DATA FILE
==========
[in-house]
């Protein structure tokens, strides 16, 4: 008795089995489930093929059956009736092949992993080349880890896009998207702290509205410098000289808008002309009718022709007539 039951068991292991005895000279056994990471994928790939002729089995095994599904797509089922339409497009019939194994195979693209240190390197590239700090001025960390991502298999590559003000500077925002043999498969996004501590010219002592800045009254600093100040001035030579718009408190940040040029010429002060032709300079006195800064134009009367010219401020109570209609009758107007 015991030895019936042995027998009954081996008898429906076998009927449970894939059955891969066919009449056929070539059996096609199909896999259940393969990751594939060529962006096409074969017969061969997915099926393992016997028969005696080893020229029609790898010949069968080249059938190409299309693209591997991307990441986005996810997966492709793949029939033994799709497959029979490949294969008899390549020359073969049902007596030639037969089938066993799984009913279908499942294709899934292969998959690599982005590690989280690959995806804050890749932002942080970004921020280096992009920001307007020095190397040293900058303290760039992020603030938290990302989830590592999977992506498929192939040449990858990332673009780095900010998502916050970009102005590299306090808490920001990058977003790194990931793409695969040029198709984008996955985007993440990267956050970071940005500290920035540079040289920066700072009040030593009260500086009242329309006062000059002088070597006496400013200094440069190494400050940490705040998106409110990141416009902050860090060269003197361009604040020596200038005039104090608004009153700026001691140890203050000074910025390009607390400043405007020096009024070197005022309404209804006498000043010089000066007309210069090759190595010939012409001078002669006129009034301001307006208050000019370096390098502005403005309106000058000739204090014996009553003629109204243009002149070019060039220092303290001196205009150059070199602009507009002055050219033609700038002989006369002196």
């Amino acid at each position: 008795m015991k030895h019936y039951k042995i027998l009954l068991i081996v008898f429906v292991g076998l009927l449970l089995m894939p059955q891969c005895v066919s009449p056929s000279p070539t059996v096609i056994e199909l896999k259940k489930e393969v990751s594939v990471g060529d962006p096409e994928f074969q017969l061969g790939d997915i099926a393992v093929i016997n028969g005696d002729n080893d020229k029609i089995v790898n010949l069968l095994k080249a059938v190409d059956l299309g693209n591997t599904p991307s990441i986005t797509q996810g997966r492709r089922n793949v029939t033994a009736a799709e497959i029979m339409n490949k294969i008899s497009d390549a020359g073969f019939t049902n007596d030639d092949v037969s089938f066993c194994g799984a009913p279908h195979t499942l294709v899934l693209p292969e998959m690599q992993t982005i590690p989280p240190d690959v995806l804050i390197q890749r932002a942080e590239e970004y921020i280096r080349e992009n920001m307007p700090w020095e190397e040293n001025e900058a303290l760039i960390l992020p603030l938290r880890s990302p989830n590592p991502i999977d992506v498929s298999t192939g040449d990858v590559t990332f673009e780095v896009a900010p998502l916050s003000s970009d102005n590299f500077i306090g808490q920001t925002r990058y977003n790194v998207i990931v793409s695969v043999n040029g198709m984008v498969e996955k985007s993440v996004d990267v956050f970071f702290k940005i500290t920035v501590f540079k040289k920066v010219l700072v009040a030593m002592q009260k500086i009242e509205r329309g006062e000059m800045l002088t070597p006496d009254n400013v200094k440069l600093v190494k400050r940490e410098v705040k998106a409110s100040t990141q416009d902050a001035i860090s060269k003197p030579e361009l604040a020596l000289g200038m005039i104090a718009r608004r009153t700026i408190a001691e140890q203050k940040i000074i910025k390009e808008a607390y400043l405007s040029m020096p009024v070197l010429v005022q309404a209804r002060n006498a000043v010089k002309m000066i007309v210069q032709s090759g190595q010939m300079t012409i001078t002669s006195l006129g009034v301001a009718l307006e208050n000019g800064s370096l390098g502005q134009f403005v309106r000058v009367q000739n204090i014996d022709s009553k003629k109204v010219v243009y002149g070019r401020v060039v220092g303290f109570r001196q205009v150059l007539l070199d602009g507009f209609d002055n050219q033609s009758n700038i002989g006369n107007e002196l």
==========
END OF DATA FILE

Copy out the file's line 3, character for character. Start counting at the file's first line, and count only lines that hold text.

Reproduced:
């Amino acid at each position: 008795m015991k030895h019936y039951k042995i027998l009954l068991i081996v008898f429906v292991g076998l009927l449970l089995m894939p059955q891969c005895v066919s009449p056929s000279p070539t059996v096609i056994e199909l896999k259940k489930e393969v990751s594939v990471g060529d962006p096409e994928f074969q017969l061969g790939d997915i099926a393992v093929i016997n028969g005696d002729n080893d020229k029609i089995v790898n010949l069968l095994k080249a059938v190409d059956l299309g693209n591997t599904p991307s990441i986005t797509q996810g997966r492709r089922n793949v029939t033994a009736a799709e497959i029979m339409n490949k294969i008899s497009d390549a020359g073969f019939t049902n007596d030639d092949v037969s089938f066993c194994g799984a009913p279908h195979t499942l294709v899934l693209p292969e998959m690599q992993t982005i590690p989280p240190d690959v995806l804050i390197q890749r932002a942080e590239e970004y921020i280096r080349e992009n920001m307007p700090w020095e190397e040293n001025e900058a303290l760039i960390l992020p603030l938290r880890s990302p989830n590592p991502i999977d992506v498929s298999t192939g040449d990858v590559t990332f673009e780095v896009a900010p998502l916050s003000s970009d102005n590299f500077i306090g808490q920001t925002r990058y977003n790194v998207i990931v793409s695969v043999n040029g198709m984008v498969e996955k985007s993440v996004d990267v956050f970071f702290k940005i500290t920035v501590f540079k040289k920066v010219l700072v009040a030593m002592q009260k500086i009242e509205r329309g006062e000059m800045l002088t070597p006496d009254n400013v200094k440069l600093v190494k400050r940490e410098v705040k998106a409110s100040t990141q416009d902050a001035i860090s060269k003197p030579e361009l604040a020596l000289g200038m005039i104090a718009r608004r009153t700026i408190a001691e140890q203050k940040i000074i910025k390009e808008a607390y400043l405007s040029m020096p009024v070197l010429v005022q309404a209804r002060n006498a000043v010089k002309m000066i007309v210069q032709s090759g190595q010939m300079t012409i001078t002669s006195l006129g009034v301001a009718l307006e208050n000019g800064s370096l390098g502005q134009f403005v309106r000058v009367q000739n204090i014996d022709s009553k003629k109204v010219v243009y002149g070019r401020v060039v220092g303290f109570r001196q205009v150059l007539l070199d602009g507009f209609d002055n050219q033609s009758n700038i002989g006369n107007e002196l």